1. Spinal anesthesia, as compared with general anesthesia, was associated with a small but significant increase in pain and prescription analgesic use after hip fracture surgery.

2. Patient satisfaction with care did not differ between groups.

Evidence Rating Level: 1 (Excellent)

Study Rundown: Spinal and general anesthesia confer similar survival and recovery outcomes for hip fracture surgery. Thus, the choice between these anesthesia procedures may be determined by patient preference based on associated risks and benefits. The present randomized trial evaluated pain, analgesic use, and satisfaction associated with spinal and general anesthesia administration for patients undergoing hip fracture surgery. Patients were followed for one year after surgery. Patients who received spinal anesthesia reported significantly more pain during the first day after surgery. Further, spinal anesthesia was also associated with significantly more prescription analgesic use in the first 60 days after surgery. There were no significant differences between groups in satisfaction with the level of care. One limitation of this study is the absence of data on nonopioid analgesic medications or nonpharmacologic pain treatments during hospitalization or the types and dosages of prescription analgesic medication after discharge, as the dosage and side effects of analgesic medication can impact the patient’s perception of pain and satisfaction. Another limitation is the reduced representation of racially diverse and male participants, limiting the generalizability of study findings.

Click to read the study in AIM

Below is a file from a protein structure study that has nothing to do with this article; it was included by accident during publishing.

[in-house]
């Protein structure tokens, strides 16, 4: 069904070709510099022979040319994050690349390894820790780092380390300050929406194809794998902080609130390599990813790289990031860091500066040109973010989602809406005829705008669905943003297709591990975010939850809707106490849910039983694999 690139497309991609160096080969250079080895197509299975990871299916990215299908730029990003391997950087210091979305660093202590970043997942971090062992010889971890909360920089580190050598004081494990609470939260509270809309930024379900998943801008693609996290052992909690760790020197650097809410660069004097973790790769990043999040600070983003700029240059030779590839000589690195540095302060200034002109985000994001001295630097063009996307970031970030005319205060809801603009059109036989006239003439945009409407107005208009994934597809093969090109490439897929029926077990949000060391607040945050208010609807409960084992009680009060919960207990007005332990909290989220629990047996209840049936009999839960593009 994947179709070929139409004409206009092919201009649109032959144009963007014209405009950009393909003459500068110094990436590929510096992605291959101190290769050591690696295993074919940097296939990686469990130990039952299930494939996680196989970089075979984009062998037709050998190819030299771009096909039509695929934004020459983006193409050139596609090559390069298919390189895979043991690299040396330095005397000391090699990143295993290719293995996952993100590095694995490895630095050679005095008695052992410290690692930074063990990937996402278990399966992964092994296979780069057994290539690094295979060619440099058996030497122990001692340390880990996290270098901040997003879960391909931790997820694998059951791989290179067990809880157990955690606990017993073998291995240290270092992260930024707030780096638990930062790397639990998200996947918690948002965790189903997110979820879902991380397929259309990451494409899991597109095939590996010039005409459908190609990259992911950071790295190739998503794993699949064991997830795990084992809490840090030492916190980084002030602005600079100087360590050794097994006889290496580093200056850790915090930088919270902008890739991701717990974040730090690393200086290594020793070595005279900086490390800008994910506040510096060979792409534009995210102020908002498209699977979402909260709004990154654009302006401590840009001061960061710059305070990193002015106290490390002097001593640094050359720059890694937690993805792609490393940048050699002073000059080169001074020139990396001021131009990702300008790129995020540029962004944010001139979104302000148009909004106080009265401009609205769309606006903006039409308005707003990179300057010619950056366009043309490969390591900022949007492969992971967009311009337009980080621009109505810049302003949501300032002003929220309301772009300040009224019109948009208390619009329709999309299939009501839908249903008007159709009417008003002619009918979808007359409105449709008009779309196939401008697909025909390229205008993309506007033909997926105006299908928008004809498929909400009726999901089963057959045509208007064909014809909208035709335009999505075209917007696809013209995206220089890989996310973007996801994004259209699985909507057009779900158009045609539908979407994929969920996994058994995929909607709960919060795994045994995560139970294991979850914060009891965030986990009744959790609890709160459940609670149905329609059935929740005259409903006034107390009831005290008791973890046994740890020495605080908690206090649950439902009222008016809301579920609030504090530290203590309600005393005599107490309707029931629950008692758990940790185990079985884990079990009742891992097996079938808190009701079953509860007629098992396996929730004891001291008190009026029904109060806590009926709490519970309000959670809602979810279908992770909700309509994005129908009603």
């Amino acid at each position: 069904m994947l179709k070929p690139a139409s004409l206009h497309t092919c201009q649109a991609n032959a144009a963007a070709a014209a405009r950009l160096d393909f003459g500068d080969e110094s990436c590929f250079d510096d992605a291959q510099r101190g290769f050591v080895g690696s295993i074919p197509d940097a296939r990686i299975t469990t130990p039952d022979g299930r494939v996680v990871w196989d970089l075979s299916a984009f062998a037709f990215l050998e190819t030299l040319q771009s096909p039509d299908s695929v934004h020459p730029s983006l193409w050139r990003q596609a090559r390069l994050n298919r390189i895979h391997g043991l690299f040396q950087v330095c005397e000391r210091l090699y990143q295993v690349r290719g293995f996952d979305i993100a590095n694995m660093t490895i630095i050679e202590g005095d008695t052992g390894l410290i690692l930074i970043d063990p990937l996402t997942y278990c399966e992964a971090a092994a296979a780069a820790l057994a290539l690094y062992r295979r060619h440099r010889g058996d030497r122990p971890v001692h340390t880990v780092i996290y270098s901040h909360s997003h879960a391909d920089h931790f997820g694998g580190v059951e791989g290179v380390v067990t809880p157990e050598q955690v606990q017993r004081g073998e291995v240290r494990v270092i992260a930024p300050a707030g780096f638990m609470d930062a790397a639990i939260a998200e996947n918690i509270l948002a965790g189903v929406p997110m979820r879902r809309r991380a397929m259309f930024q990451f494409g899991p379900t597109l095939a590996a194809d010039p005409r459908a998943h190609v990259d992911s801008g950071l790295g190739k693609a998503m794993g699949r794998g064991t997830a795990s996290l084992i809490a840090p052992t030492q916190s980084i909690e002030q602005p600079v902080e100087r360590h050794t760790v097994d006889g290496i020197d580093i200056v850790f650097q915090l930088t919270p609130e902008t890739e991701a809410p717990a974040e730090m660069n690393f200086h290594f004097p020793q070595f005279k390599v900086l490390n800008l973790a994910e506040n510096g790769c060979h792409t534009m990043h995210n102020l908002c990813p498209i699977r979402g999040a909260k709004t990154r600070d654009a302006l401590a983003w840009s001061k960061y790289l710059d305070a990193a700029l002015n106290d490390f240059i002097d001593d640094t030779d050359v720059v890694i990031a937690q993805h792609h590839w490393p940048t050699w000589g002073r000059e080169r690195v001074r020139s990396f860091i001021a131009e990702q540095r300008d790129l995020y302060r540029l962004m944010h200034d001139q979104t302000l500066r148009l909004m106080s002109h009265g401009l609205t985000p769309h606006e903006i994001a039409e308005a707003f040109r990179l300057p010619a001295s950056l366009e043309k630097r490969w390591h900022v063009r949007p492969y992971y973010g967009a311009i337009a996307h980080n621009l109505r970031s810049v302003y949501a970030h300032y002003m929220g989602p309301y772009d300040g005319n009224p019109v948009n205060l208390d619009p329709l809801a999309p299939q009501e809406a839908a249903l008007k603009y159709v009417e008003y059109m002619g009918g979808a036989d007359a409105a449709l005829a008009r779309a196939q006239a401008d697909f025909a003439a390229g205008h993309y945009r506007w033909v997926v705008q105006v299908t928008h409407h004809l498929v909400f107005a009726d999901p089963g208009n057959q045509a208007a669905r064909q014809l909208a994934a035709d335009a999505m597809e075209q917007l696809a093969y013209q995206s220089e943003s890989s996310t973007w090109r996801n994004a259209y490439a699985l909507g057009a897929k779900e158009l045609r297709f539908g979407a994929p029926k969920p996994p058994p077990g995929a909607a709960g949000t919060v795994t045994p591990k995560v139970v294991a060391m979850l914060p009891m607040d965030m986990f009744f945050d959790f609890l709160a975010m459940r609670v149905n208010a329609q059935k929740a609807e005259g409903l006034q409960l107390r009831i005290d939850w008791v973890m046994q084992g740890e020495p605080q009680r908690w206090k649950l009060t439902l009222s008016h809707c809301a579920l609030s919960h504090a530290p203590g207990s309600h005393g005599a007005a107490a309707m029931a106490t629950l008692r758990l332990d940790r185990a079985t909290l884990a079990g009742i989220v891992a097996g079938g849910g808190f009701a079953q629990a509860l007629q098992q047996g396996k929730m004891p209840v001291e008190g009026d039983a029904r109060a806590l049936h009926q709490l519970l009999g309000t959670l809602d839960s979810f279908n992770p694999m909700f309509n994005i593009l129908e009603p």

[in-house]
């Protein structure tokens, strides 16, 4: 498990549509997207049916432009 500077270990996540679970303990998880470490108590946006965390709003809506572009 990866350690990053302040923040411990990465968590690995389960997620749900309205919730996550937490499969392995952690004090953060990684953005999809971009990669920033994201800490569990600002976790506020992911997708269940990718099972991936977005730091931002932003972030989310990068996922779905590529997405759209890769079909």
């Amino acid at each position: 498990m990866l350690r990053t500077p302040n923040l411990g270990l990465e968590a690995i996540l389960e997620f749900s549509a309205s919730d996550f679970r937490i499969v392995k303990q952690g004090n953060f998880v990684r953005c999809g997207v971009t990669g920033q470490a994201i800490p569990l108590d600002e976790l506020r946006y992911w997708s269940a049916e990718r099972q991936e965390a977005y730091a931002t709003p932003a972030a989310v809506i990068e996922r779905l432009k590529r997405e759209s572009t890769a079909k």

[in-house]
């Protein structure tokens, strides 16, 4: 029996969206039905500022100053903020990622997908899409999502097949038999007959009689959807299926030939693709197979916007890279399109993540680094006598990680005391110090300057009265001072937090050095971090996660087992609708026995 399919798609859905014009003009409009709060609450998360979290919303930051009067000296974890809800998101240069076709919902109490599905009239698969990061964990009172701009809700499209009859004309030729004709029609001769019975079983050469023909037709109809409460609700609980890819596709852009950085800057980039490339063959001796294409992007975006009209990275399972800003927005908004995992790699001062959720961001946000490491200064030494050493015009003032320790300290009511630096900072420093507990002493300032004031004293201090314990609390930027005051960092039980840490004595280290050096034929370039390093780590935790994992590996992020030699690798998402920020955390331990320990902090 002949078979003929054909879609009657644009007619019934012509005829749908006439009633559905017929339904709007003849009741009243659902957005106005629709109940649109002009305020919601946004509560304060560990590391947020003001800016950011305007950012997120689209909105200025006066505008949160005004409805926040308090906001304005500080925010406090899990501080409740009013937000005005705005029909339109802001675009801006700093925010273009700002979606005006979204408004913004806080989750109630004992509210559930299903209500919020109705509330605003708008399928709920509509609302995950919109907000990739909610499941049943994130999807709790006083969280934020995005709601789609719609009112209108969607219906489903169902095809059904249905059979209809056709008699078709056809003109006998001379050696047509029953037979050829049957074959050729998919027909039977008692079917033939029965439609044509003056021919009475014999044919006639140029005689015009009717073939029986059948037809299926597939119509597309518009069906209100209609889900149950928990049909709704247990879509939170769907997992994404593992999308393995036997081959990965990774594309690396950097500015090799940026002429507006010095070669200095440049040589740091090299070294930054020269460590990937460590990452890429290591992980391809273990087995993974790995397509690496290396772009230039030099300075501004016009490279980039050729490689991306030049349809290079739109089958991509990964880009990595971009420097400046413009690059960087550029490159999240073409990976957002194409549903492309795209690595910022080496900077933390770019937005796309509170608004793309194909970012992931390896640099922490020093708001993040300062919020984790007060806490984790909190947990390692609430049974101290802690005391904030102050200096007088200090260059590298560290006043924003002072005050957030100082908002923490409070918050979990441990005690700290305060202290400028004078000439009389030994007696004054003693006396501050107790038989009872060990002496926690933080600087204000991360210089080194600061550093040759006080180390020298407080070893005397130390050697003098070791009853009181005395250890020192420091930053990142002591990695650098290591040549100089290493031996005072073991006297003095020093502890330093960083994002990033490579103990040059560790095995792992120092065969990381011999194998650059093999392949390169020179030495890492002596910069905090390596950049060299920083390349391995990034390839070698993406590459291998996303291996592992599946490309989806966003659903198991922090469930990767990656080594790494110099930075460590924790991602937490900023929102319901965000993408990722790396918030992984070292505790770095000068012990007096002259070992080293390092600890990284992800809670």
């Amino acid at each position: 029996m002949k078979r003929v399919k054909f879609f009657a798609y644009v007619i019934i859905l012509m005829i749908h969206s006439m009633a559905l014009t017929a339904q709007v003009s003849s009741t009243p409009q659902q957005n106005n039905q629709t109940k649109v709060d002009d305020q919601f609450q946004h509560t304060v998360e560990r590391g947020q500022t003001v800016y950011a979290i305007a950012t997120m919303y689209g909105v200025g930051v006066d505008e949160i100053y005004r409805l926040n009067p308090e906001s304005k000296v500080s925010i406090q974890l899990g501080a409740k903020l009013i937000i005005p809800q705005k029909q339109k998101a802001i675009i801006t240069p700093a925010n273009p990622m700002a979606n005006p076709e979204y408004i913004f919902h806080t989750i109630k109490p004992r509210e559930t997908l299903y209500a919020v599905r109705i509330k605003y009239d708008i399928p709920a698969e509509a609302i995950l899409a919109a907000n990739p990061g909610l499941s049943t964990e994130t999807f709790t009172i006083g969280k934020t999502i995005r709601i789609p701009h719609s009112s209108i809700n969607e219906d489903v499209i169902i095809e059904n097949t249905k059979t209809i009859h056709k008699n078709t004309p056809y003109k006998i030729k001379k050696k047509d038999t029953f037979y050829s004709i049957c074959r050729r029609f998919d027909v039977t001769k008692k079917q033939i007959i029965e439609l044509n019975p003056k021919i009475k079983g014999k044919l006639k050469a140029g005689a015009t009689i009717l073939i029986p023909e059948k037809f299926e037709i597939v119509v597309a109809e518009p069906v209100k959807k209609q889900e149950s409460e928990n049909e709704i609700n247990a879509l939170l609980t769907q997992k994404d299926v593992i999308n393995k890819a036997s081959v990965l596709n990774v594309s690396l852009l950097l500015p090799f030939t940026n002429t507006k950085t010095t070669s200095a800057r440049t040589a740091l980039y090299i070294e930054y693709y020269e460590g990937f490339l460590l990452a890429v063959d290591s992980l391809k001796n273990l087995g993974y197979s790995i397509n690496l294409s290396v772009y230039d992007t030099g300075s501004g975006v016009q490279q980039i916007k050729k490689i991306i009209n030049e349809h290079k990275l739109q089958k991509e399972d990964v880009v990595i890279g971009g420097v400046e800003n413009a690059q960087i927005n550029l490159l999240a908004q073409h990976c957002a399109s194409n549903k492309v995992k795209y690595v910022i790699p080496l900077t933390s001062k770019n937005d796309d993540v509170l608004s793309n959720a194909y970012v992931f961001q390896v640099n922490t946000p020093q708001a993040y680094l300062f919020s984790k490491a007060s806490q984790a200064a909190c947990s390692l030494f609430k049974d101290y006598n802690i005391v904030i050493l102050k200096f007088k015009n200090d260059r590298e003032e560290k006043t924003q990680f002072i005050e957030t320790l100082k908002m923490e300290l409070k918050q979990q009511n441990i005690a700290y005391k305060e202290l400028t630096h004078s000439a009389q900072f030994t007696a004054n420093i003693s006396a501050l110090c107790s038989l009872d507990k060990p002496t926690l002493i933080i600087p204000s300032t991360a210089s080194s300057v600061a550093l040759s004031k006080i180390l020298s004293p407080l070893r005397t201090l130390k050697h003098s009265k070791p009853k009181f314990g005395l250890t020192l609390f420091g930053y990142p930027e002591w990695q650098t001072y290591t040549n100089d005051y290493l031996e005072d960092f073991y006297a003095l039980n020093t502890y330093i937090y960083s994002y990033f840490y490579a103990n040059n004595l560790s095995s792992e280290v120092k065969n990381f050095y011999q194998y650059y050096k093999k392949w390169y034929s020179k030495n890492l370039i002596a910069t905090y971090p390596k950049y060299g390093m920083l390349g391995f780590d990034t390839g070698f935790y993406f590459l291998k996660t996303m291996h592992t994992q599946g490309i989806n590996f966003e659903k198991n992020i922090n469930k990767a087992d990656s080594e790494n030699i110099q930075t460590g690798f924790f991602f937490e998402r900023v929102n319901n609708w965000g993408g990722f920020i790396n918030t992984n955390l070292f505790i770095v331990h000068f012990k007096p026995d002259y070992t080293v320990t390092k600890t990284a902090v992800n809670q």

In-Depth [randomized controlled trial]: In the present study, patients over the age of 50 undergoing hip fracture surgery (n=1,600) were randomly assigned to receive spinal or general anesthesia in a 1:1 ratio. In the spinal anesthesia group, 8% of participants received general anesthesia and 1.3% had missing data. In the general anesthesia group, 3.5% of participants received spinal anesthesia and 1% had missing data. Patients were followed for one year after surgery and interviewed on postoperative days one to three, 60, 180, and 365. The interview assessed the patient’s perception of pain, use of prescription analgesics, and satisfaction with anesthesia care. Patients in the spinal anesthesia group reported more pain on a numerical rating scale of 0 (no pain) to 10 (worst pain imaginable) during the first day after surgery (worst pain in the last 24 hours: mean difference in rating, 0.4 (95% Confidence Interval [CI], 0.12 to 0.68); average pain over the last 24 hours: mean difference in rating between groups, 0.43 (95% CI, 0.15 to 0.72)). Pain levels did not differ between groups at the 60-, 180-, or 365-day interviews. Patients in the anesthesia group also reported increased use of prescription analgesics at the 60-day interview (Relative Risk [RR], 1.33; 95% CI, 1.06 to 1.65). Prescription analgesic use was not significantly different between groups at the 180- or 365-day interview. There were no significant differences between groups in the levels of satisfaction with anesthesia care at any time point. This study provides preliminary evidence of the potential benefits of general anesthesia for patient experience and pain management as compared to spinal anesthesia.

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